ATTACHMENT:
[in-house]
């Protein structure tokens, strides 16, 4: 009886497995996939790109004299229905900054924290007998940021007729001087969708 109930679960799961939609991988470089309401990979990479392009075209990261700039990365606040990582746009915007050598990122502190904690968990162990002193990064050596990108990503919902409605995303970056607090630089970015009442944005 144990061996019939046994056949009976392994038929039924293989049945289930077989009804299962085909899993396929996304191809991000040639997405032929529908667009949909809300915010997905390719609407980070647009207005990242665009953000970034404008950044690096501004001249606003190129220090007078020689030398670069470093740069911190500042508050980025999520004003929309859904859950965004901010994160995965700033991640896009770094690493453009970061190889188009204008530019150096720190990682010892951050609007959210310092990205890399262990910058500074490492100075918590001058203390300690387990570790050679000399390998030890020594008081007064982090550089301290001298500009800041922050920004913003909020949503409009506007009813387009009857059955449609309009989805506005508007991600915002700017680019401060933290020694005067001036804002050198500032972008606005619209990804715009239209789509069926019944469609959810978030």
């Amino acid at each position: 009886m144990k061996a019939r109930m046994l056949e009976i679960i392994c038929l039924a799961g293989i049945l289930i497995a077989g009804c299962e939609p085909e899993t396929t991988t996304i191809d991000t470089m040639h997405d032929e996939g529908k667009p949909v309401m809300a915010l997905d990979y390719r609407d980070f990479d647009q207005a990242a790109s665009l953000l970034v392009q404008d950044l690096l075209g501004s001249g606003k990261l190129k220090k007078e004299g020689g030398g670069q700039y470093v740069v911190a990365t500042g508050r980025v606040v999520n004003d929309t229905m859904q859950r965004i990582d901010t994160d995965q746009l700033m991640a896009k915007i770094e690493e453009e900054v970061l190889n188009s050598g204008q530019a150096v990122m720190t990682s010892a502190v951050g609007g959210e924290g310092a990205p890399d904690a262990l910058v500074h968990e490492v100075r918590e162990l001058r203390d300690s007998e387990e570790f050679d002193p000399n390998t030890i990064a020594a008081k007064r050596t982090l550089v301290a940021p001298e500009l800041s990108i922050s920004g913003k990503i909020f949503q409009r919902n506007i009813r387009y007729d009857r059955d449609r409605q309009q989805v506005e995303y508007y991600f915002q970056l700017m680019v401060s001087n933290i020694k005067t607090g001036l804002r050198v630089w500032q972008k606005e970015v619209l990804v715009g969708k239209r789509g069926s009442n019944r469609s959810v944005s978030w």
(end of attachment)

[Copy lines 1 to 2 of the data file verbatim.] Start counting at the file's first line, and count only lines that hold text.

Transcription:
[in-house]
């Protein structure tokens, strides 16, 4: 009886497995996939790109004299229905900054924290007998940021007729001087969708 109930679960799961939609991988470089309401990979990479392009075209990261700039990365606040990582746009915007050598990122502190904690968990162990002193990064050596990108990503919902409605995303970056607090630089970015009442944005 144990061996019939046994056949009976392994038929039924293989049945289930077989009804299962085909899993396929996304191809991000040639997405032929529908667009949909809300915010997905390719609407980070647009207005990242665009953000970034404008950044690096501004001249606003190129220090007078020689030398670069470093740069911190500042508050980025999520004003929309859904859950965004901010994160995965700033991640896009770094690493453009970061190889188009204008530019150096720190990682010892951050609007959210310092990205890399262990910058500074490492100075918590001058203390300690387990570790050679000399390998030890020594008081007064982090550089301290001298500009800041922050920004913003909020949503409009506007009813387009009857059955449609309009989805506005508007991600915002700017680019401060933290020694005067001036804002050198500032972008606005619209990804715009239209789509069926019944469609959810978030």